Williams, at 6-foot-9 and 240 pounds, is a beast around the rim. He’s on the shorter side for a post player, but he has a gargantuan wingspan (7-foot-6), and he swats shots away with callous disregard. He averaged 2.5 and 2.6 blocks per game, respectively, in his freshman and sophomore seasons at A&M. Williams is a fluid athlete; in some respects, he reminds me of Draymond Green. He struggles, however, with shooting the ball. Williams does not even think about pulling the trigger from outside. He needs to work on his J, but his strength and athleticism position him as a major defensive contributor – perhaps this year’s version of Bell.
8. Kevin Knox, SF, Kentucky
Knox was the No. 7 player in his class, and though he earned SEC Freshman of the Year, most mock drafts have him falling out of the lottery. I don’t understand it – Knox has promising pro potential. The Tampa native was streaky at times in his freshman campaign at Kentucky, but he’s a matchup nightmare for opposing defenses. Knox can play both inside and out, and he has an impressive arsenal of tools around the rim. He struggled early in the year on the defensive end, but he improved throughout the season. If the 6-foot-9 forward lands with a coach who can keep him engaged, he should shine.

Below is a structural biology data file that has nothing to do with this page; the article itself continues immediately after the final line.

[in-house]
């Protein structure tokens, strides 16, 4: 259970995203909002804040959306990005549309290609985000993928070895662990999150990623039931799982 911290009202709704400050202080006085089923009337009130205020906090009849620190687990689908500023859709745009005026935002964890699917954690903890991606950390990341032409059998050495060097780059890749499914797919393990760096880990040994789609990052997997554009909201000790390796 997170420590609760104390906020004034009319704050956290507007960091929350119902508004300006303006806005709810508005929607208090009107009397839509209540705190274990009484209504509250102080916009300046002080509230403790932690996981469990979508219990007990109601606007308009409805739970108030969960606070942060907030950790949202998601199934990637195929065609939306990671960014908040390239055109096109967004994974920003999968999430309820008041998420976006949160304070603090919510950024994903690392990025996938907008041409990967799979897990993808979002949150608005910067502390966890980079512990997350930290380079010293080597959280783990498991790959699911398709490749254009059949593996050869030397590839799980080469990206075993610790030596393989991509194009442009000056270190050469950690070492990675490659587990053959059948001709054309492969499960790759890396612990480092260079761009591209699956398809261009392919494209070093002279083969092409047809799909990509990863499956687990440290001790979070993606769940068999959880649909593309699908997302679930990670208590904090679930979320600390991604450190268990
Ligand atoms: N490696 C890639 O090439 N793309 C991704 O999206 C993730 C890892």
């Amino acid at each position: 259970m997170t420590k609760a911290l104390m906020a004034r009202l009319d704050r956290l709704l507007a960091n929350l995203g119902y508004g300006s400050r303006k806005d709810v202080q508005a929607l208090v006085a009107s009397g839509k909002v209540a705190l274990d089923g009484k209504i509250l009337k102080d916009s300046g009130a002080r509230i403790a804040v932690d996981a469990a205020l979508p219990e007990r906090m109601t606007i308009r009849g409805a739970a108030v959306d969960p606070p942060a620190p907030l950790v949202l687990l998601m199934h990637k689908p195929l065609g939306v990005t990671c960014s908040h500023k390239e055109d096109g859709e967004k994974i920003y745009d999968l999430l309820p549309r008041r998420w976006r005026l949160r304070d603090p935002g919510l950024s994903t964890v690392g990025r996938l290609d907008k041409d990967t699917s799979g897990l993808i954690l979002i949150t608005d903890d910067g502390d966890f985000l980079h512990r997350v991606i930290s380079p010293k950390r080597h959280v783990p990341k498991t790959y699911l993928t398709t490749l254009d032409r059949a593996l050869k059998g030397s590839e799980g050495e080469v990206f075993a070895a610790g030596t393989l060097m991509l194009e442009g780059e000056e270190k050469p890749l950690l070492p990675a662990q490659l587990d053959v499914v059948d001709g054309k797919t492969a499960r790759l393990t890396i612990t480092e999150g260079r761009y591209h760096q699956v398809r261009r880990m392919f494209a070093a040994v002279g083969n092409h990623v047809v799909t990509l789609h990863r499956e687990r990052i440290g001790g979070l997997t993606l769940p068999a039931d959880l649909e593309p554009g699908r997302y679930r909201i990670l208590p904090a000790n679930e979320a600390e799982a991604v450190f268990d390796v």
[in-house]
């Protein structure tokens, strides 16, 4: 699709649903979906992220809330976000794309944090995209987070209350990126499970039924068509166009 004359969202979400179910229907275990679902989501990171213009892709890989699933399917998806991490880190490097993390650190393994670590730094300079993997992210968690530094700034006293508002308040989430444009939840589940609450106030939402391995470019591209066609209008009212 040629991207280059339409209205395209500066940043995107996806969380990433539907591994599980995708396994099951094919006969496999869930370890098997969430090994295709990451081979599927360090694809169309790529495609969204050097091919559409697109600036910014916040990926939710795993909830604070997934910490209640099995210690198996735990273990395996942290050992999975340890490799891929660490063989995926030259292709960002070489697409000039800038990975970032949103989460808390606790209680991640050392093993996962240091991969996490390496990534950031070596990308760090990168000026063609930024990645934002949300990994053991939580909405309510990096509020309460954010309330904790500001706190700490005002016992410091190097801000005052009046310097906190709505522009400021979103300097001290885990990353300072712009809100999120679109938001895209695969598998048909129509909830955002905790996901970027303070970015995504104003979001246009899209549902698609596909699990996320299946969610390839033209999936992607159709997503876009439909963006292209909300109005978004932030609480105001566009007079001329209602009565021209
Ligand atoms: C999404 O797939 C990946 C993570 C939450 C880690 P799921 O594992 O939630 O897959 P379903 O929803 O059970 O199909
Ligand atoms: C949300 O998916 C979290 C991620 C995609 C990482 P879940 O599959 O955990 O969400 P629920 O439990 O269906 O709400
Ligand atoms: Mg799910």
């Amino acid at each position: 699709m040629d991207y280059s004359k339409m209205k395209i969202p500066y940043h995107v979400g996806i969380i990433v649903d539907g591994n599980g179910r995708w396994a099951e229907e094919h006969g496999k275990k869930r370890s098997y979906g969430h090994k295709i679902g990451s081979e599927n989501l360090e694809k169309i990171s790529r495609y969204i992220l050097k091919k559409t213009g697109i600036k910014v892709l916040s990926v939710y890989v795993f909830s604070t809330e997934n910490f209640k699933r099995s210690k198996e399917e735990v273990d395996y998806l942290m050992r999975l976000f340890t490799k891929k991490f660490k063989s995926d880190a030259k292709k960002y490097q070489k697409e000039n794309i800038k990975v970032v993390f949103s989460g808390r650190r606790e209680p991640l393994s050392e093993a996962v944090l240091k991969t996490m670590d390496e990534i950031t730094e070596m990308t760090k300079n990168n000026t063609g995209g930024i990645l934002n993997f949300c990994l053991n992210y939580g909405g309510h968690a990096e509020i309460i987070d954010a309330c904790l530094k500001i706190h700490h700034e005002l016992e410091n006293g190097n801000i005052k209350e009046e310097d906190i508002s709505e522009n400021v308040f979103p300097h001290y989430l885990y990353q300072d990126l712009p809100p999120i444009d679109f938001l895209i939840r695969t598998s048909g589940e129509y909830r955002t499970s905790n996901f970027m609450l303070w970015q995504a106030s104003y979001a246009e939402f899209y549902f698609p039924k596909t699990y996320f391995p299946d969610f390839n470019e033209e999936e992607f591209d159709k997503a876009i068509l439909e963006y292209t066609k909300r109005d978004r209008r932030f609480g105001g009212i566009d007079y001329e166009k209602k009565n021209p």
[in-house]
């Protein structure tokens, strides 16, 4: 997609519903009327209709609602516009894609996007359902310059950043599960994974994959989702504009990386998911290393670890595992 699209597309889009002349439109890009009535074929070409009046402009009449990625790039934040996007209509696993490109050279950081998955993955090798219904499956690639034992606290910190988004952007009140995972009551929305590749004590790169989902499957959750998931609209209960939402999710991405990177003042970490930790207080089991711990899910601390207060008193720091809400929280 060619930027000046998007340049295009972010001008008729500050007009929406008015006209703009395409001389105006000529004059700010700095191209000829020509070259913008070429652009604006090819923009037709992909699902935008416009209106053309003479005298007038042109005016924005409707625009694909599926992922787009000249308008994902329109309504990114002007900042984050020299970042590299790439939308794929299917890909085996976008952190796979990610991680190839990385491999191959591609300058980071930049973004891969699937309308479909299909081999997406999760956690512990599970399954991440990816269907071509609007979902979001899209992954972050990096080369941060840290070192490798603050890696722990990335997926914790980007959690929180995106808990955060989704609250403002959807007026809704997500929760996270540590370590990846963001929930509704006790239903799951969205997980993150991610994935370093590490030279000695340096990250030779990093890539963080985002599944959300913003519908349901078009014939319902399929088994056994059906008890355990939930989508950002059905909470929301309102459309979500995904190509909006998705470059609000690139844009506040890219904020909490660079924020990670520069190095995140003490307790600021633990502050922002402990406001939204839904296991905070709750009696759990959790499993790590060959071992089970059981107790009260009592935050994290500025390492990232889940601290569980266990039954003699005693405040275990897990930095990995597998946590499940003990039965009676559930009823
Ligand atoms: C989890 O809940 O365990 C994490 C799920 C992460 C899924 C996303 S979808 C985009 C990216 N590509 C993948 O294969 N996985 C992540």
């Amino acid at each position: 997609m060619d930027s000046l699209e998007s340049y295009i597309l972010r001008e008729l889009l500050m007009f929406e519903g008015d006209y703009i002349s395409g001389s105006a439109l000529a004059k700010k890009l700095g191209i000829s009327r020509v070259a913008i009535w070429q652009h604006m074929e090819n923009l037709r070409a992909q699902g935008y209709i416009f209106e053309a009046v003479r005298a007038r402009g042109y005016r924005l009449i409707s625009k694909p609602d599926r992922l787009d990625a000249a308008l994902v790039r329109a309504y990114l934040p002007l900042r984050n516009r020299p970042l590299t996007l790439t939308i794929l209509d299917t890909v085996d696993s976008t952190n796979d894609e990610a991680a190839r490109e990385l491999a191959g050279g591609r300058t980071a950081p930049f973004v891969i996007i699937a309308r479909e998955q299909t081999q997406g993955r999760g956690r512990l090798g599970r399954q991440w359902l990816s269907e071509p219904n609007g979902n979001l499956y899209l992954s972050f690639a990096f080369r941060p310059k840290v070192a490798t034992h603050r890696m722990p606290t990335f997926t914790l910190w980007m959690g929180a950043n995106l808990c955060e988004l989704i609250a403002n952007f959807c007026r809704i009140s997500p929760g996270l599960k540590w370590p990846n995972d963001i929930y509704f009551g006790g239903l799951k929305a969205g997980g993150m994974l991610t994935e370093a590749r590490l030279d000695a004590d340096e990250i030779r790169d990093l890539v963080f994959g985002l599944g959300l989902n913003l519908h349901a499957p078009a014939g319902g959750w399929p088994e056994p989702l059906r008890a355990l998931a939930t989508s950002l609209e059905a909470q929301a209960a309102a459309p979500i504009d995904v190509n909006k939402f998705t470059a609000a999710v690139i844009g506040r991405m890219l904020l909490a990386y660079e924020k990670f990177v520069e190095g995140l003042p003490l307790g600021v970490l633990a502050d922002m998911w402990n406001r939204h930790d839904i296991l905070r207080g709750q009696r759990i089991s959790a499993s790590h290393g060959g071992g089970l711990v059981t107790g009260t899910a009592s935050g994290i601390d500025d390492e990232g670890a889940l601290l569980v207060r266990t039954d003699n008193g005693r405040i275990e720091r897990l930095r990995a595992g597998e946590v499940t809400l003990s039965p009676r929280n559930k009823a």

7. Collin Sexton, G, Alabama
Sexton spent his freshman year in the spotlight, but all the attention didn’t negatively impact his performance. The 6-foot-3 guard – ranked No. 6 in his class – flourished as Alabama’s go-to weapon from the jump. He was especially impressive in the SEC Tournament, averaging 26.3 points, five rebounds, and three assists per game; he was named to the All-Tournament team. He also drove the length of the court and finger-rolled in a game-winning buzzer-beater against Texas A&M to keep his team’s season alive. A pit bull-type guard, Sexton should make some NBA team very happy. One thing is certain: he’s not going to back down from any opponent.